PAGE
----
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Current provided / forced or drawn?

  1. Mar 14, 2013 #1
    Current.. forced or drawn?

    Hi all

    I'm a bit confused by DC current (possibly AC too if its the same).

    On many DC power supplies it will state the current output and voltage. Now from my basic understanding of electronics, when you increase a voltage, you increase the current flow proportionally according to what ever Ω there is in the circuit.

    So can someone then tell me how some devices / circuits are said to 'draw' x amount of current while other devices seem to forcefully output a fixed current?

    How is this affected when using batteries? - Things still seem to draw a current rather than the batteries outputting a fixed current and I find that slightly mind boggling.

    I'm looking to power a CCTV camera in a remote location from a 12V car battery which is 65Ah. The camera 'draws' 1amp so I should get roughly 2.5 days if I'm lucky though probably less in reality. I'm just curious whether I would need to provide any resistance to it (eg would the battery pump the full 65A into the camera) or will the camera 'draw' only what it needs?

    Also when things 'draw' the current they need then what is this current limiting resistor business all about? - Or is that how they fix what is drawn in the first place internally?

    Too many questions and not enough explanations out there!

    Thanks for your help,

    Dixo
     
    Last edited: Mar 14, 2013
  2. jcsd
  3. Mar 15, 2013 #2
    No voltage source will output a fixed current - the connected load draws a current determined by its impedance.

    When you see some voltage/current specification on a device, that's usually its rating for continuous use. The DC voltage supply for my laptop is rated at 20 V/4.5 A, which means its designed for a maximum continuous output of 90 W for a load that should thus draw, at most, 4.5 amps continuously.

    Batteries are voltage sources and the rules are no different. They might have more complex ratings though since you have to make an effort to regulate them right.

    You just need to supply the camera with the voltage source it's rated for. It will draw a current determined by its impedance. Do _not_ insert any resistance.

    When driving a LED, you need some way to regulate the voltage across it due to its nonlinear V/I characteristics. A 'current limiting resistor' is a common way to fix this voltage.

    Edit: Cleared up a bit of poor wording.
     
    Last edited: Mar 15, 2013
  4. Mar 15, 2013 #3
    Hi milesyoung,

    I must be having a blonde day or something because I'm still seeing conflicting information regarding this online. For instance on this site:
    http://www.electronics-tutorials.ws/dccircuits/dcp_1.html

    Now clearly if I connect + to - on a battery its going to overload and overheat / blow itself to bits due to the sheer amount of current going through it.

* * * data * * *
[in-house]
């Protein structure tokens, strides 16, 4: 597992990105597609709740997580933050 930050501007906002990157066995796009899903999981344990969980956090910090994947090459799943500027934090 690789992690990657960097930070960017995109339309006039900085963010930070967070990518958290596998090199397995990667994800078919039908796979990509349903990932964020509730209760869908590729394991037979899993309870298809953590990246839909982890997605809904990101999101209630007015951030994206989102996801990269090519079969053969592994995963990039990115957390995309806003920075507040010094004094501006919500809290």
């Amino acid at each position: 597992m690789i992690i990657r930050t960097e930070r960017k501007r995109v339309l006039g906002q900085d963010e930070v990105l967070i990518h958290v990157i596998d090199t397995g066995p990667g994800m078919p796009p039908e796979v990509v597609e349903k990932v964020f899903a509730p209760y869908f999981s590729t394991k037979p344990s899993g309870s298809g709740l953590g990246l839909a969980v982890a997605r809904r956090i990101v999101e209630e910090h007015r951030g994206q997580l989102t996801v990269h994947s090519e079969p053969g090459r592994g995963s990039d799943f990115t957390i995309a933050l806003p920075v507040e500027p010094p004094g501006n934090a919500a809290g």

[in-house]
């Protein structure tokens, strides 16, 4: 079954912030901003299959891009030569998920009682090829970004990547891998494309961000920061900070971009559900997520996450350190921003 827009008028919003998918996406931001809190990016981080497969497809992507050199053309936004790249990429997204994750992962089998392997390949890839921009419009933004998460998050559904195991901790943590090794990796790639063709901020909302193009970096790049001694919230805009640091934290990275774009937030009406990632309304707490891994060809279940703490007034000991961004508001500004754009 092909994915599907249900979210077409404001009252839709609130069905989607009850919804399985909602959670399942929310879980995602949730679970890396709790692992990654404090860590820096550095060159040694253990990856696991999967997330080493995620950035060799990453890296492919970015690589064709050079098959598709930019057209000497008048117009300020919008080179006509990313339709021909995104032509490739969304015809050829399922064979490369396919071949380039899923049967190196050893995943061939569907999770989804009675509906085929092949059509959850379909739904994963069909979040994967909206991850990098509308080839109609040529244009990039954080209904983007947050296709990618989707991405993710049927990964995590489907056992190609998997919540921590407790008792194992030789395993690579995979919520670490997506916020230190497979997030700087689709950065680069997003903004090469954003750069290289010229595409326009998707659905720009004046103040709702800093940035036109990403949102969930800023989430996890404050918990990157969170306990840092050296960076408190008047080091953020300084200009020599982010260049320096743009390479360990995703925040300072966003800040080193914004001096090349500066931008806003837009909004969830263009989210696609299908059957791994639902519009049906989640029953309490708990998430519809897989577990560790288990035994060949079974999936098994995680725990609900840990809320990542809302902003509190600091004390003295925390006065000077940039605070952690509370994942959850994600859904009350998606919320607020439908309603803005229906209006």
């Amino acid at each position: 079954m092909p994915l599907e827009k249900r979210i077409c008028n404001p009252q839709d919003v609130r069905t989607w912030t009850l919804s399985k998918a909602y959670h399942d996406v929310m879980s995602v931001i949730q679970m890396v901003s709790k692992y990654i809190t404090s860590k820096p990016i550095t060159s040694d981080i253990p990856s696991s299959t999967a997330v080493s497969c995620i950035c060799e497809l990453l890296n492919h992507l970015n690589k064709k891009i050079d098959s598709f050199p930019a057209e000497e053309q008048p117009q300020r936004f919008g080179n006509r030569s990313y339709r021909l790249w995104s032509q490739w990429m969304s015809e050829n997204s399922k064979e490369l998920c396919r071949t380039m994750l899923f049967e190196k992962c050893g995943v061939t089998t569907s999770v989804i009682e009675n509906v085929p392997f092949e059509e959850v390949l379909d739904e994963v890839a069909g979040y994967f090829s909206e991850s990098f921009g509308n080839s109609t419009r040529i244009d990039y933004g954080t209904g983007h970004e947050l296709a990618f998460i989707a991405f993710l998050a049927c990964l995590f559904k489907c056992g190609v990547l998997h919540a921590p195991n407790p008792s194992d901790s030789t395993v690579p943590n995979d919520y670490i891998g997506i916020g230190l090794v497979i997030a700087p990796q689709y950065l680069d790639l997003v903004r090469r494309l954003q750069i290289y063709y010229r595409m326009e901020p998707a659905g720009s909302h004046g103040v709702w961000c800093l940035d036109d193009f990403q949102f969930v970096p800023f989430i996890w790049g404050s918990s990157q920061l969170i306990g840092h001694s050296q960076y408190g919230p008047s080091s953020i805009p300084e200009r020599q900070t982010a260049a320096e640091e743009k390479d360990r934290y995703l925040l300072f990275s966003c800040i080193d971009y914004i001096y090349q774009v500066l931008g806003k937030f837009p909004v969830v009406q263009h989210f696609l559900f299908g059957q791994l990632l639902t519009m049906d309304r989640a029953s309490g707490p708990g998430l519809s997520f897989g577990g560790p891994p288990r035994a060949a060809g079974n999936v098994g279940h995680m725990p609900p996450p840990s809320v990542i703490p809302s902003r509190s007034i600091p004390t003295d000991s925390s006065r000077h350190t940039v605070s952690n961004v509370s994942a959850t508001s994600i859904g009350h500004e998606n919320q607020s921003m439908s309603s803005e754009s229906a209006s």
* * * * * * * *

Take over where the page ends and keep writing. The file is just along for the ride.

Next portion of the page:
So.. without meaning to sound thick, how is it that a device 'draws' current? Is it more a case that it resists it but lets through what it needs?

    Also according to ohms, as voltage increases across resistance, the current goes up. So presumably that means that the current IS pushed? - Otherwise how would a voltage increase make a device 'draw' more current? Oh and power supplies that you can select how much current to output.. is that just limiting the max current or actually setting the current that will be pumped out?

    Sorry if I'm being thick, I just prefer to ask questions and get it clear in my head rather than have a half witted understanding of it.
     
  5. Mar 15, 2013 #4

    f95toli

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    Gold Member

    That is just a figure of speech. The current through a device is given by the voltage divided by the resistance(or more generally, the impedance) across thatt device.

    Sort of, for simple circuits (without semiconductors) it is always true that if you increase the voltage the current will also increase.

    It depends. On most power supplies you can just set the maxium current (it is mosly used as a safety feature, to prevent lots of current flowing through a faulty circuit).
    However, there are also real current sources, in the latter case you set the current and the source will then adjust the output voltage accordingly (and on these sources you can often set the maximum voltage instead, this is known as the compliance).

    Better to ask one time too many....
     
  6. Mar 15, 2013 #5
    So it is really the resistance / impedance of the device that determines how much current will flow through / be drawn then.

    Ok, that clears that up nicely!

    Thank you very much :)
     
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